The guy's whole attitude was the typical, inner-twelve-year-old, whiny-poor-me sort of crap I get from young guys all the time. Now, I hate sexism -- have always hated it with a passion -- but the more I have to deal with young men in any sort of customer-service situation, the bigger a female chauvinist curmudgeon I become! While I have no way of knowing his schedule, the torrent of sighing self-pity I unleashed, simply by expecting him to DO HIS DAMN JOB THE RIGHT DAMN WAY, suggests that he must have had a hard day and been at the end of his shift.

Well, I had had a hard day, too. And I am at the end of my patience with infantile garbage like this.

Not that this was to be it for the evening. A short time later, I called the nursing home, trying to make certain my mom had arrived where she was supposed to and was properly being taken care of. Try as I might, I could not get a live human being (or even a dead one). Thirty-five hundred dollars a month, for a facility that can't even put a real person on the phone so residents' families can check on their well-being. How surreal. How surreal, how surreal.

Having, at that point, no other options, I called the emergency room again and tried to get somebody there to see if THEY could track Mom down. I got -- joy of joys -- another youthful male worshiper in the cult of self, who snapped at me because I dared to bother him. "Why ask ME?" he sniveled. "I just got here...I just started my shift. Why don't you call the nursing home?"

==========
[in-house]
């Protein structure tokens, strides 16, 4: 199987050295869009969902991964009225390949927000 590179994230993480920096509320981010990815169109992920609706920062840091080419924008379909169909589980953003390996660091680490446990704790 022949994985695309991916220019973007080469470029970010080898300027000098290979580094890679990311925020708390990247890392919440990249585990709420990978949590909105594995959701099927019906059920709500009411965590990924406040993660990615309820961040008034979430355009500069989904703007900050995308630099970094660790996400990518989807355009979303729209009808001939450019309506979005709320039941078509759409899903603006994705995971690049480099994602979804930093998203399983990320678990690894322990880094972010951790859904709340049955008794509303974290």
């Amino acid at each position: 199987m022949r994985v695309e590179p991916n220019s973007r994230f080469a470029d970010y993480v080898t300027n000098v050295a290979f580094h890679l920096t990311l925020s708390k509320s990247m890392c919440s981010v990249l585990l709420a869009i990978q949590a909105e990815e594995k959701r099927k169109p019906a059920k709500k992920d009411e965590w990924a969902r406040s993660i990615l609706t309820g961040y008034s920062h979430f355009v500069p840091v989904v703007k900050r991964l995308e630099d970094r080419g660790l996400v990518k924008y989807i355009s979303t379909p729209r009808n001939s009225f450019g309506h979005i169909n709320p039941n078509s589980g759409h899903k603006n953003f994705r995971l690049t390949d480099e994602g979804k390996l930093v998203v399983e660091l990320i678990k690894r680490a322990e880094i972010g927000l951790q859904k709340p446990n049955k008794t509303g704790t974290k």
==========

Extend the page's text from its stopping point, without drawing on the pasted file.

Now, my I.Q. is at least eighty points higher than this assclown's, so it scarcely surprises me that he would misdiagnose me as stupid. Stupid people frequently think that they are geniuses, and that everybody else is stupid. Masterfully keeping my temper in check, I informed this imbecile that I had already attempted to call the nursing home -- which was, quite obviously to anybody with active brain-waves, the very reason I was now calling him in the first place. He then, in a properly professionally-surly tone, told me he was going to get somebody else on the line.

Thank you, kind sir. As long as I don't have to put up with you anymore. I got a woman, which means, of course, that I got somebody who could do the job right. She called the facility, tried absolutely every extension she possibly could, and still couldn't get a human being. As she had done all she could (I thought), I thanked her and let her go.

Five minutes or so later, she called me back to say she had called the ambulance company and spoken with the driver. Who assured her that my mother was now safely tucked into her own, little bed at the nursing home. As busy as an emergency room in a large hospital can get on a Saturday night, this lady still made the effort to go above and beyond. Thank God there are still at least a few real customer service people left. Overworked and underpaid as they are, they are, indeed, the Atlases who hold up the earth and keep it turning.

Why do companies hire men to do customer service? (And yes, even an ambulance-hunk is in customer service, as is every employee who represents his or her company to the paying customers.) I spent quite a number of years in customer service, and I've got to tell you, I can count on the fingers of one hand the even-halfway-decent, minimally-competent men I ever worked with on the job.